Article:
Don't be caught wearing a Santa hat in Brunei unless you want to spend the next five years in prison. Hassanal Bolkiah, the sultan of the Muslim country on Borneo, has banned "the act of celebrating Christmas excessively and openly" for fear it could lead to "tasyabbuh (imitation) and unknowingly damage the aqidah (faith) of Muslims," the Ministry of Religious Affairs says, per the Telegraph. Imams say putting up Christmas trees, lighting candles, donning Christmas attire, and hanging decorations is forbidden. "It could affect our Islamic faith," they say, per the Sydney Morning Herald. Brunei's non-Muslims, who make up 32% of the population, are allowed to celebrate privately but need to first alert authorities.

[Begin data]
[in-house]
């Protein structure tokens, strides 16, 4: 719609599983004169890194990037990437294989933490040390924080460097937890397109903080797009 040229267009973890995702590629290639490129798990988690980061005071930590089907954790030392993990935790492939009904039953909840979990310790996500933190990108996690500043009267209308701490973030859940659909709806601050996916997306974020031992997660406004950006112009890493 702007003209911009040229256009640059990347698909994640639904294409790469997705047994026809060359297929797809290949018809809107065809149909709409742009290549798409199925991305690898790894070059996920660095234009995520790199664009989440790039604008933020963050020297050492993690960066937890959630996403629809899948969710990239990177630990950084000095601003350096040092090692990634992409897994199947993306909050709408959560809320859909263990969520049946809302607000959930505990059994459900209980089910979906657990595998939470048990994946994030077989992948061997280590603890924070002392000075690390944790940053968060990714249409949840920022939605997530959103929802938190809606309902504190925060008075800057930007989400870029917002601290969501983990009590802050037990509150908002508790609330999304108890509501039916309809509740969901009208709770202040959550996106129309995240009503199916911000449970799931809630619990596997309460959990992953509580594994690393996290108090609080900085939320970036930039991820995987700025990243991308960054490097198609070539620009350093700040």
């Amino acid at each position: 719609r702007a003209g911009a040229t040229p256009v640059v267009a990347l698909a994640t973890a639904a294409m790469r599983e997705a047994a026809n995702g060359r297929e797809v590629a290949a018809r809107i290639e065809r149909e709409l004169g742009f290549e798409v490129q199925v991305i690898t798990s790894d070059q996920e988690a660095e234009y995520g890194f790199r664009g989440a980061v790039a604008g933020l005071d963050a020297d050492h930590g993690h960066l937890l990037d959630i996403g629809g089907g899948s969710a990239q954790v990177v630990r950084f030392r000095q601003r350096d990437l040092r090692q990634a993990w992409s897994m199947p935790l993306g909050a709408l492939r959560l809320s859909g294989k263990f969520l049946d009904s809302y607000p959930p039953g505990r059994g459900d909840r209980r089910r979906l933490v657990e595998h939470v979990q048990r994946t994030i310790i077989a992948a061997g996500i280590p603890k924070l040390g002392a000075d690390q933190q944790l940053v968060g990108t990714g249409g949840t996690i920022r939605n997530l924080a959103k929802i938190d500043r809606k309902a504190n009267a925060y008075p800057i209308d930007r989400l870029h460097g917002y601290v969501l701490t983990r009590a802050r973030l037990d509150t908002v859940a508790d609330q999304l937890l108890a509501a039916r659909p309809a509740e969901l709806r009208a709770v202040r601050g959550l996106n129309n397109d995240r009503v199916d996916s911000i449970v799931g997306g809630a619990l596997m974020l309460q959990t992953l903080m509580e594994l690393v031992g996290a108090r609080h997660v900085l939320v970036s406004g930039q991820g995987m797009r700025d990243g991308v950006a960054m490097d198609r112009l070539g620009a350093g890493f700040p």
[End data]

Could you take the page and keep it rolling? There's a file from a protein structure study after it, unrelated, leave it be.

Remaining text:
They must also keep the festivities secret from Muslims. Anyone found celebrating publicly or sharing details with Muslims could be found in violation of a law prohibiting propagating religions other than Islam to a Muslim. The maximum penalty: a $20,000 fine and five years in prison, reports the Independent. While Brunei's free education and health care and high standard of living keep political dissent to a minimum, the Telegraph notes some residents have rejected the ban. Christmas pictures from Borneo can be found online under the hashtag #MyTreedom. Brunei's sultan announced the adoption of Sharia law in 2013, though the Herald reports the "introduction appears to have been delayed without public explanation." (Read more Brunei stories.)